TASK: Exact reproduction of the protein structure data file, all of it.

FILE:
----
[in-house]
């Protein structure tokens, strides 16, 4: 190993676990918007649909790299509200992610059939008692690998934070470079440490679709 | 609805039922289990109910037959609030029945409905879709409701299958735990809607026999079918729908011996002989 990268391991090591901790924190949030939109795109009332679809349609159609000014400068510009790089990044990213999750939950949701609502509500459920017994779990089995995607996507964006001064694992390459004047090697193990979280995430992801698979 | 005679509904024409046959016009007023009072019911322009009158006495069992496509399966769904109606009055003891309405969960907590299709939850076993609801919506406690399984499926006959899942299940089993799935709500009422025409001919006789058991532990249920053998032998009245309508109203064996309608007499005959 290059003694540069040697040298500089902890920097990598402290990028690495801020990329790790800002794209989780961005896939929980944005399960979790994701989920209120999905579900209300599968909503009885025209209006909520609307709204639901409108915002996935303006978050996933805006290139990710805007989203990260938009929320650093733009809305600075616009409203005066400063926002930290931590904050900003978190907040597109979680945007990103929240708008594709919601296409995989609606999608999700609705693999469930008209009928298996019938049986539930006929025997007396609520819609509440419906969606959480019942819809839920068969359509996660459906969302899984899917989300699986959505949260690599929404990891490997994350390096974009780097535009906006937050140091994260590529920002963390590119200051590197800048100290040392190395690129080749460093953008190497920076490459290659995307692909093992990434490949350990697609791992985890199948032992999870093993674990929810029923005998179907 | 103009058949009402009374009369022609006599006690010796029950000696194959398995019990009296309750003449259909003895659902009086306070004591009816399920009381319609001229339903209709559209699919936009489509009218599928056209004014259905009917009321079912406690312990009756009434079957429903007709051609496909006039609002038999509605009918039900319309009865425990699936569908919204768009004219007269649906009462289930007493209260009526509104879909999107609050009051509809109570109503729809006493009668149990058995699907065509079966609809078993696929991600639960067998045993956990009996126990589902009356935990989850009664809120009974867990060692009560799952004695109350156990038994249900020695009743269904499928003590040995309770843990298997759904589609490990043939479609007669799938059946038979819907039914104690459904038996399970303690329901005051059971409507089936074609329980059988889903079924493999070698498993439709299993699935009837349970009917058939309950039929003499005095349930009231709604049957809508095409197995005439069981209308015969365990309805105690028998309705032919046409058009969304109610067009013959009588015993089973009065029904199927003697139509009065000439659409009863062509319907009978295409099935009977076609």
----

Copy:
[in-house]
């Protein structure tokens, strides 16, 4: 190993676990918007649909790299509200992610059939008692690998934070470079440490679709 | 609805039922289990109910037959609030029945409905879709409701299958735990809607026999079918729908011996002989 990268391991090591901790924190949030939109795109009332679809349609159609000014400068510009790089990044990213999750939950949701609502509500459920017994779990089995995607996507964006001064694992390459004047090697193990979280995430992801698979 | 005679509904024409046959016009007023009072019911322009009158006495069992496509399966769904109606009055003891309405969960907590299709939850076993609801919506406690399984499926006959899942299940089993799935709500009422025409001919006789058991532990249920053998032998009245309508109203064996309608007499005959 290059003694540069040697040298500089902890920097990598402290990028690495801020990329790790800002794209989780961005896939929980944005399960979790994701989920209120999905579900209300599968909503009885025209209006909520609307709204639901409108915002996935303006978050996933805006290139990710805007989203990260938009929320650093733009809305600075616009409203005066400063926002930290931590904050900003978190907040597109979680945007990103929240708008594709919601296409995989609606999608999700609705693999469930008209009928298996019938049986539930006929025997007396609520819609509440419906969606959480019942819809839920068969359509996660459906969302899984899917989300699986959505949260690599929404990891490997994350390096974009780097535009906006937050140091994260590529920002963390590119200051590197800048100290040392190395690129080749460093953008190497920076490459290659995307692909093992990434490949350990697609791992985890199948032992999870093993674990929810029923005998179907 | 103009058949009402009374009369022609006599006690010796029950000696194959398995019990009296309750003449259909003895659902009086306070004591009816399920009381319609001229339903209709559209699919936009489509009218599928056209004014259905009917009321079912406690312990009756009434079957429903007709051609496909006039609002038999509605009918039900319309009865425990699936569908919204768009004219007269649906009462289930007493209260009526509104879909999107609050009051509809109570109503729809006493009668149990058995699907065509079966609809078993696929991600639960067998045993956990009996126990589902009356935990989850009664809120009974867990060692009560799952004695109350156990038994249900020695009743269904499928003590040995309770843990298997759904589609490990043939479609007669799938059946038979819907039914104690459904038996399970303690329901005051059971409507089936074609329980059988889903079924493999070698498993439709299993699935009837349970009917058939309950039929003499005095349930009231709604049957809508095409197995005439069981209308015969365990309805105690028998309705032919046409058009969304109610067009013959009588015993089973009065029904199927003697139509009065000439659409009863062509319907009978295409099935009977076609």